SAP shares fall as earnings Miss Wall Street Estimates

SAP shares fell on Thursday after the German enterprise software giant reported financial results for the June quarter that were shy of Wall Street estimates.

“This has been another strong quarter,” said CEO Christian Klein. “We see significant opportunities ahead, particularly through the transformative power of AI.”

Despite Klein’s characterization, the results did not meet consensus estimates. For the second quarter ended in June, SAP (ticker: SAP ) had revenue of 7.5 billion euros, or $8.35 billion, an increase of 5%, or 8% adjusted for currencies, which was lower than the Wall Street consensus forecast tracked by FactSet of 7.6 billion euros. Earnings on an adjusted basis were €1.07 per share, below consensus of €1[ads1].17 per share. Under standard accounting, the company earned €0.62 per share.

On an adjusted basis, operating profit was €2.1 billion, up 23%, or 28% adjusted for currency. The company said its cloud reserve was €11.5 billion, up 21%, or 25% adjusted for currency.

SAP, which sells finance, human resources and logistics software to large enterprises, continues to push customers to switch to cloud versions of its software: Cloud revenue in the quarter was €3.3 billion, up 19% or 22% in constant currency.

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SAP slightly trimmed its cloud revenue forecast for the full year. It now sees cloud revenue ranging from €14 billion to €14.2 billion, down from a previous range of €14 billion to €14.4 billion. But SAP now sees adjusted operating profit at constant currency of €8.65 billion to €8.95 billion, increasing the range from €8.6 billion to €8.9 billion previously.

In an interview with Barron’s, SAP CFO Dominik Asam said the quarter’s results were affected by some headwinds in the company’s more transactional businesses, such as Concur, a tool for managing employee expenses, and Fieldglass, which is used to manage contract workers. He also noted that caution on behalf of some clients caused some projects to fall from the second quarter to the third quarter.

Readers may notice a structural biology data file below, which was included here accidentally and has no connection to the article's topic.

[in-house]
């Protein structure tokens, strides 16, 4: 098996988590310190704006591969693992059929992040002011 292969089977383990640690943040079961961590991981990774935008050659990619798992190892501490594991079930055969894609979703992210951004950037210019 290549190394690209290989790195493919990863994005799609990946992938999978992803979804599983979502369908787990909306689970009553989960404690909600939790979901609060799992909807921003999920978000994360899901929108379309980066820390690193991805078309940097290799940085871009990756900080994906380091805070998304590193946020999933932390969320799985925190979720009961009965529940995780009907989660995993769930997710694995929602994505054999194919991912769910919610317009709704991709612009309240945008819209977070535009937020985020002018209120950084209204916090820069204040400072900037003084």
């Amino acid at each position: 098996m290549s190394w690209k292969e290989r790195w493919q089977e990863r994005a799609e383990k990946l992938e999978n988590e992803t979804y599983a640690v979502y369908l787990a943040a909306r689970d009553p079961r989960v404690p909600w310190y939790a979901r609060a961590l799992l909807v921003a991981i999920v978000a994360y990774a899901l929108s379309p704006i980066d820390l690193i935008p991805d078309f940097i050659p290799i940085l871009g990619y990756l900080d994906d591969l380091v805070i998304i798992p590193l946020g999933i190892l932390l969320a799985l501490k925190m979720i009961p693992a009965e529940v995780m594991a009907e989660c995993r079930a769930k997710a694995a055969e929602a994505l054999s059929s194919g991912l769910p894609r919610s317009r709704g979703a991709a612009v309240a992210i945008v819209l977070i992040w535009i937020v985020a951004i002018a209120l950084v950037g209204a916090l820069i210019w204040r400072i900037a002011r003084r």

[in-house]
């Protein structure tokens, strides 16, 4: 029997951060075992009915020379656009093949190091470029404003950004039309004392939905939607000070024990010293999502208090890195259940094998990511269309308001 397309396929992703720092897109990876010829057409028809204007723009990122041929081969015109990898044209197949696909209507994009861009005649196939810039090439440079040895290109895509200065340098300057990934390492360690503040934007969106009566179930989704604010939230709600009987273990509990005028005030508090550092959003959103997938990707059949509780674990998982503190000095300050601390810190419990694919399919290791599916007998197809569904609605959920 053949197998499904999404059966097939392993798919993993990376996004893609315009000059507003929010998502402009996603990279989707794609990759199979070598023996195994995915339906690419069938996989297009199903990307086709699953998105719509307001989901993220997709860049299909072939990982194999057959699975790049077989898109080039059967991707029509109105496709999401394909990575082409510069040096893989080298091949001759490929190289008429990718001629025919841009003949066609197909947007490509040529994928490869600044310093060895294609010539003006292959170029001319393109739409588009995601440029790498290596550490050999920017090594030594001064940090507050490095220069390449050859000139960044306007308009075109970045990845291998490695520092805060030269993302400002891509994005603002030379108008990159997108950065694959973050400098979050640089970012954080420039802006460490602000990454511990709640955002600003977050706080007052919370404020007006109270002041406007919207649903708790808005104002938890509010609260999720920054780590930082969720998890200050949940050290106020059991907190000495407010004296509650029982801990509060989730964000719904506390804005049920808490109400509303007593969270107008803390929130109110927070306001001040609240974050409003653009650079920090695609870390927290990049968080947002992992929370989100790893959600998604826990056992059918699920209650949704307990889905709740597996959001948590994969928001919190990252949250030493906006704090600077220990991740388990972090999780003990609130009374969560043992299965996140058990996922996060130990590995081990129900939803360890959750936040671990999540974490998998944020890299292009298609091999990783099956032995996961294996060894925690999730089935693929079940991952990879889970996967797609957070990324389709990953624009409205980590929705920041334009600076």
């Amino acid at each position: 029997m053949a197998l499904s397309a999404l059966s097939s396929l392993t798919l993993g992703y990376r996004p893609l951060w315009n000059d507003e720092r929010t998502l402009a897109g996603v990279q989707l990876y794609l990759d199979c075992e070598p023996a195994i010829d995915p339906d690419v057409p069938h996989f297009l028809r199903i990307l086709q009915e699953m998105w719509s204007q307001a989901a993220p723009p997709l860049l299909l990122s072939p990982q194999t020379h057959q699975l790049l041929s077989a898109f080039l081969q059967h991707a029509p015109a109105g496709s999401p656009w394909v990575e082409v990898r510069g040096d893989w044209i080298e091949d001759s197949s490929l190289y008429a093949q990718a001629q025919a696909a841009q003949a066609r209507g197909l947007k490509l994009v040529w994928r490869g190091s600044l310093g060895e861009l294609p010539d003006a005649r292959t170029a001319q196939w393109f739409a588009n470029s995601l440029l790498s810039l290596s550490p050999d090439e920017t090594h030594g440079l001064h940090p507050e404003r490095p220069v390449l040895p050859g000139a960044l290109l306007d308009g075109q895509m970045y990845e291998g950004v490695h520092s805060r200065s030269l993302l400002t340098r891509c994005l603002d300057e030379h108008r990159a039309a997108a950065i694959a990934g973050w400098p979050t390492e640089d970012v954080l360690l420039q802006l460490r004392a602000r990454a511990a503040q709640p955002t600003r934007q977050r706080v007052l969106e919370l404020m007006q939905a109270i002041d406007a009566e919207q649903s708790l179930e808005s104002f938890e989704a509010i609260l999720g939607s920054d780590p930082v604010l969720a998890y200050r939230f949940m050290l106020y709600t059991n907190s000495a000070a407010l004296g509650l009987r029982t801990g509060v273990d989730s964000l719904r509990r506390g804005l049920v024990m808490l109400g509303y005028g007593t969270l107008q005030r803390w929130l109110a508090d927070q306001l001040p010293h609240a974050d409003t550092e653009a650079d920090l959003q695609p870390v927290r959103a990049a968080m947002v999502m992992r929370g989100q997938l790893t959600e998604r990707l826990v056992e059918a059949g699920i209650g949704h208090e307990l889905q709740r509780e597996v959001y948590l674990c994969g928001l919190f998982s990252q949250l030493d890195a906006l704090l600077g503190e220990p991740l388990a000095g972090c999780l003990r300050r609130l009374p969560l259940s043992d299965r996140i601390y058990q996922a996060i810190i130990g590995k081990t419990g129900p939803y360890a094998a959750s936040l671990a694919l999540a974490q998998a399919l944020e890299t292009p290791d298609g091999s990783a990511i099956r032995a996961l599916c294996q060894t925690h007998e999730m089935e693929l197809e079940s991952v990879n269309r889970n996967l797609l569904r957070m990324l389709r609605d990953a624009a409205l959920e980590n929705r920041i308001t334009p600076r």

On a call with reporters, CEO Klein emphasized the promise of the company’s push into generative AI software. He said AI should boost the company’s total addressable market to $1 trillion by 2028, up from a previous forecast of $500 billion.

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Asam told Barron’s that while the company is considering different models for how to go to market with new AI tools, he noted that “AI is not something you get for free, the value can be very significant and we will price accordingly.”

Earlier this week, SAP announced that it had invested in three companies working on large language models, including Anthropic, Cohere and Aleph Alpha. The company said at the time that the investments “reinforce SAP’s open ecosystem approach to AI, leveraging best-of-breed technology to embed AI across the SAP portfolio.”

SAP will join a growing group of other corporate investors taking stakes in generative AI businesses. Alphabet (GOOGL), Salesforce (CRM), and Zoom Video (ZM) have all invested in Anthropic; Cohere’s investors include SAP rivals Salesforce and Oracle ( ORCL ), as well as chip maker Nvidia ( NVDA ); meanwhile, Aleph Alpha has recently entered into an agreement with Hewlett Packard Enterprise (HPE) to develop large language models.

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US-listed SAP shares fell 6.3% to $133.93 on Thursday.

Write to Eric J. Savitz at

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